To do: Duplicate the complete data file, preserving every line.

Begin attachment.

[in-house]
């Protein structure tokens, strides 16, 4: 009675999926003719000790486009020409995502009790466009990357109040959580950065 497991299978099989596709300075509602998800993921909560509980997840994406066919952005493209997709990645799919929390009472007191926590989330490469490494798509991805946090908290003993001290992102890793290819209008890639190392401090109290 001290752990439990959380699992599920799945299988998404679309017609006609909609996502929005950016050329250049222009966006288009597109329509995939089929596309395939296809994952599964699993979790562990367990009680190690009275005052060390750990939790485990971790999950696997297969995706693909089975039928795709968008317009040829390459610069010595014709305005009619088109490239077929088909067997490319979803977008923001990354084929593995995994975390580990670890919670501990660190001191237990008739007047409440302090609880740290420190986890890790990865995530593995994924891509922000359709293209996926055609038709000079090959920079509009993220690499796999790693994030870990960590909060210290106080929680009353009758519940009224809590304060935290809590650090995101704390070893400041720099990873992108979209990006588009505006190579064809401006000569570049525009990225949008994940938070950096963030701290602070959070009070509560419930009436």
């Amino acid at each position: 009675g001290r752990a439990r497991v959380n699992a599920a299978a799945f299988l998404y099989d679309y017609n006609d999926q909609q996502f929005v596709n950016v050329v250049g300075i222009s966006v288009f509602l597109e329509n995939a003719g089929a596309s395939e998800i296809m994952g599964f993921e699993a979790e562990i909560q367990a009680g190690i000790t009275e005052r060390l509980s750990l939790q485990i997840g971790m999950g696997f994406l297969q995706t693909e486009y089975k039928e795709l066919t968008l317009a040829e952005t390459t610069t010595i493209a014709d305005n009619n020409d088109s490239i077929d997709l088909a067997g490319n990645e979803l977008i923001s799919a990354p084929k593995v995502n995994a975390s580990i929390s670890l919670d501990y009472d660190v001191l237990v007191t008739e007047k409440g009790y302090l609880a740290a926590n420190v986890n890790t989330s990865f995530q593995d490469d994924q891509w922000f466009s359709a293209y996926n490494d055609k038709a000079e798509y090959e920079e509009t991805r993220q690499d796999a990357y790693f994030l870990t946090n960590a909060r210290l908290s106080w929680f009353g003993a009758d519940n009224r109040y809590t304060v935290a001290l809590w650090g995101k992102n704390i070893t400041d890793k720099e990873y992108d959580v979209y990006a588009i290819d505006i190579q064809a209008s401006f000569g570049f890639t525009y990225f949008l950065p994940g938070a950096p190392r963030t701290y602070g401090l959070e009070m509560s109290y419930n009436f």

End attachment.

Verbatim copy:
[in-house]
């Protein structure tokens, strides 16, 4: 009675999926003719000790486009020409995502009790466009990357109040959580950065 497991299978099989596709300075509602998800993921909560509980997840994406066919952005493209997709990645799919929390009472007191926590989330490469490494798509991805946090908290003993001290992102890793290819209008890639190392401090109290 001290752990439990959380699992599920799945299988998404679309017609006609909609996502929005950016050329250049222009966006288009597109329509995939089929596309395939296809994952599964699993979790562990367990009680190690009275005052060390750990939790485990971790999950696997297969995706693909089975039928795709968008317009040829390459610069010595014709305005009619088109490239077929088909067997490319979803977008923001990354084929593995995994975390580990670890919670501990660190001191237990008739007047409440302090609880740290420190986890890790990865995530593995994924891509922000359709293209996926055609038709000079090959920079509009993220690499796999790693994030870990960590909060210290106080929680009353009758519940009224809590304060935290809590650090995101704390070893400041720099990873992108979209990006588009505006190579064809401006000569570049525009990225949008994940938070950096963030701290602070959070009070509560419930009436």
């Amino acid at each position: 009675g001290r752990a439990r497991v959380n699992a599920a299978a799945f299988l998404y099989d679309y017609n006609d999926q909609q996502f929005v596709n950016v050329v250049g300075i222009s966006v288009f509602l597109e329509n995939a003719g089929a596309s395939e998800i296809m994952g599964f993921e699993a979790e562990i909560q367990a009680g190690i000790t009275e005052r060390l509980s750990l939790q485990i997840g971790m999950g696997f994406l297969q995706t693909e486009y089975k039928e795709l066919t968008l317009a040829e952005t390459t610069t010595i493209a014709d305005n009619n020409d088109s490239i077929d997709l088909a067997g490319n990645e979803l977008i923001s799919a990354p084929k593995v995502n995994a975390s580990i929390s670890l919670d501990y009472d660190v001191l237990v007191t008739e007047k409440g009790y302090l609880a740290a926590n420190v986890n890790t989330s990865f995530q593995d490469d994924q891509w922000f466009s359709a293209y996926n490494d055609k038709a000079e798509y090959e920079e509009t991805r993220q690499d796999a990357y790693f994030l870990t946090n960590a909060r210290l908290s106080w929680f009353g003993a009758d519940n009224r109040y809590t304060v935290a001290l809590w650090g995101k992102n704390i070893t400041d890793k720099e990873y992108d959580v979209y990006a588009i290819d505006i190579q064809a209008s401006f000569g570049f890639t525009y990225f949008l950065p994940g938070a950096p190392r963030t701290y602070g401090l959070e009070m509560s109290y419930n009436f």